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Researching a new drug

Discussion in 'Pharmacy' started by mike36, Mar 22, 2007.

  1. mike36

    mike36 7+ Year Member

    Feb 21, 2007
    Austin, TX
    Can someone give me some information on what all is involved for new drug research? I'm only interested in new molecular entities (not the retarded "me too" drugs). I'm thinking first a target for a drug needs to be discovered/isolated and studied for structure and function, like a new protein. Then, I guess a new drug can be chemically built that will modify or change the function of this target. How do clinical trials work? I've heard of Phase I, II, III. Thank you for your help.
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  3. canggar

    canggar 2+ Year Member

    Feb 19, 2007
    1. Most "me too" drugs are new molecular entities. For example, prozac/fluoxetine was the first SSRI approved. Subsequent SSRIs could be called "me too" drugs, even though they are different molecules. "Me too" really just means the drug is not always a big clinical improvement on what is already available - it doesn't mean it is not a new molecule.

    2. Most drug companies today have a staggering (millions?) number of chemicals already made for high-throughput screening. They set up an in vitro assay that can be done very quickly (ideally it will use light absorbance or something that is easy to measure) to find the best candidate molecules called leads. These leads may or may not be optimized by chemically modifying the core lead structure to adjust it's target affinity, hydrophillicity etc. These leads are then tested in animals.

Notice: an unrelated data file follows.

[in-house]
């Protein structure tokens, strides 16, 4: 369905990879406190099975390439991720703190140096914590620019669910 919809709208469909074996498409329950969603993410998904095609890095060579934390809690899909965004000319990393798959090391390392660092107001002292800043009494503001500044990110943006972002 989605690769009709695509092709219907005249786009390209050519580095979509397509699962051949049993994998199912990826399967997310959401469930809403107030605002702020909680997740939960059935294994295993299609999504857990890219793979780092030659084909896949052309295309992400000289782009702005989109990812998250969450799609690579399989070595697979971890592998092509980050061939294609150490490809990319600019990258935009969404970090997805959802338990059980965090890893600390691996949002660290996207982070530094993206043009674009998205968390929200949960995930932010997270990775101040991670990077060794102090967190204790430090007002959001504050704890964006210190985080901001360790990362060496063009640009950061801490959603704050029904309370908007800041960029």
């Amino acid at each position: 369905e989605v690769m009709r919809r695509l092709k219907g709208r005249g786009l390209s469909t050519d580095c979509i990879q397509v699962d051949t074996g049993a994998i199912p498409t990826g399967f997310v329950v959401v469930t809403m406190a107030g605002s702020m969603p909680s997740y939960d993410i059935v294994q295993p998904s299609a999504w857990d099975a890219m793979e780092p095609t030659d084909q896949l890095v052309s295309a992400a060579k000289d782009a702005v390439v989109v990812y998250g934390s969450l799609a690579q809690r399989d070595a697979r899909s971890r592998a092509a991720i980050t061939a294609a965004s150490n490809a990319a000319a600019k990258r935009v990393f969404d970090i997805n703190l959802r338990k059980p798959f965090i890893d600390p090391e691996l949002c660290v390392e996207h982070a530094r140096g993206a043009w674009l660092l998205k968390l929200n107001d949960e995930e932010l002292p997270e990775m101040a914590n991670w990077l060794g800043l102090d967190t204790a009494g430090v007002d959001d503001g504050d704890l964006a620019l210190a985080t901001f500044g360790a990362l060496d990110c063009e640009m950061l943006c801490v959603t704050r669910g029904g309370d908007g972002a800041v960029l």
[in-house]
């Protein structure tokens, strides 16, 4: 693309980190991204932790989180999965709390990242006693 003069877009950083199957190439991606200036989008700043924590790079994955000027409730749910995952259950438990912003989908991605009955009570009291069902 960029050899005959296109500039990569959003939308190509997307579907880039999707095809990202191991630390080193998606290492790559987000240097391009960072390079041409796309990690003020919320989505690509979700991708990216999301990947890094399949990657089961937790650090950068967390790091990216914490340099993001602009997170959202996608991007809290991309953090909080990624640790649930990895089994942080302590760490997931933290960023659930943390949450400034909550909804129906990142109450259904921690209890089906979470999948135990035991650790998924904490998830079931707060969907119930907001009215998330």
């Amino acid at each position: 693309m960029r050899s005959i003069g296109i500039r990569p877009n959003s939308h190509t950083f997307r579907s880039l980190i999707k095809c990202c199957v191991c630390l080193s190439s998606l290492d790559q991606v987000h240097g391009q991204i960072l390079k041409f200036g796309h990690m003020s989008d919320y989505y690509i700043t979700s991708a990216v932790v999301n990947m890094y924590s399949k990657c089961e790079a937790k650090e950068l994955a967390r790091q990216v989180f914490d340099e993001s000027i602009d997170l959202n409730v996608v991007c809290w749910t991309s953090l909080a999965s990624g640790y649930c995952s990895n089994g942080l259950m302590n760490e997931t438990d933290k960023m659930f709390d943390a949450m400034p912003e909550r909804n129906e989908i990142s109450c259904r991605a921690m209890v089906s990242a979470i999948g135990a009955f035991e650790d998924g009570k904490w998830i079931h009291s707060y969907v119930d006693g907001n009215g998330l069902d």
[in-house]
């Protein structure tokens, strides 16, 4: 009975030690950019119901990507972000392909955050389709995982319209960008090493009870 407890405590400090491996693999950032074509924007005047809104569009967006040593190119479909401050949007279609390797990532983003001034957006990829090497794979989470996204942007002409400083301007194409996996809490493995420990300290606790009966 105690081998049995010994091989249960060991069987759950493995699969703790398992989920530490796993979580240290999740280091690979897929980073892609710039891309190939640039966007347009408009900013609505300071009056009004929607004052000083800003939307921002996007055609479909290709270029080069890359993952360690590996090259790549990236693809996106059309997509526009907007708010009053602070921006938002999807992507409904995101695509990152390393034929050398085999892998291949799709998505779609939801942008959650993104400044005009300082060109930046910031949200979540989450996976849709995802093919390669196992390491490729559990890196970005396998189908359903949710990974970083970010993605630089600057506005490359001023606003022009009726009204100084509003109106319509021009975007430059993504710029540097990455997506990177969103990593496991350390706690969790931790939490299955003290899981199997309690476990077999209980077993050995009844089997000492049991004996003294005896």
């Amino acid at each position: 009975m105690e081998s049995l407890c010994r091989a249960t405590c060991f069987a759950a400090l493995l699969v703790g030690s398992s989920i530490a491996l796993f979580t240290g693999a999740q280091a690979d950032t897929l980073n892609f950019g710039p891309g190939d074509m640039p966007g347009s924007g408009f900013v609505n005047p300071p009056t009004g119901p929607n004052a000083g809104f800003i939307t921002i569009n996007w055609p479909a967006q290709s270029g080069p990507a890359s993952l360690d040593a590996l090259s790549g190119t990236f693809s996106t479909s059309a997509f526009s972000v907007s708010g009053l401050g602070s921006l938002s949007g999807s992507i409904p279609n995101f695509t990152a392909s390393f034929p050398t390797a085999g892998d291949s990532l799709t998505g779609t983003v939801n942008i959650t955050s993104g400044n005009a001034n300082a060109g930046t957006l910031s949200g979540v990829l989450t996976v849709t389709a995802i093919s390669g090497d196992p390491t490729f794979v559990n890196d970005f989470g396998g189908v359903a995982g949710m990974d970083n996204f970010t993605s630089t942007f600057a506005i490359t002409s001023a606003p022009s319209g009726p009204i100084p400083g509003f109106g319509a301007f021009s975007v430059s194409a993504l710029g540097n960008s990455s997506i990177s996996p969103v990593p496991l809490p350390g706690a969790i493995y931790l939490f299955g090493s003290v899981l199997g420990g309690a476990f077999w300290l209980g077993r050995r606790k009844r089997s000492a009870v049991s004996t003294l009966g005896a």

3. Molecules that do well in the in vitro test and animal tests may (and the overwhelming number of molecules do not) go on to phase I testing (safety only in healthy humans). Pass that test then it's phase II (small number of patients with disease, safety and efficacy). Pass that and finally it's phase III (large number of patients with the disease to see if the drug works with a tolerable safety profile).
  4. Farmercyst

    Farmercyst On with the Poodles already Pharmacist Moderator Emeritus 10+ Year Member

    We had a seminar in for our chemistry department by a team leader for arena pharmaceuticals in San Diego, he said pretty much as above. He had a little more details as to what "high-throughput screening" is. I don't remember a whole lot about it though. The point is go to the ones who know. If someone on faculty has connections to a company (This guy was a CSUSB alum) you might be able to get the information straight from the horse's mouth.

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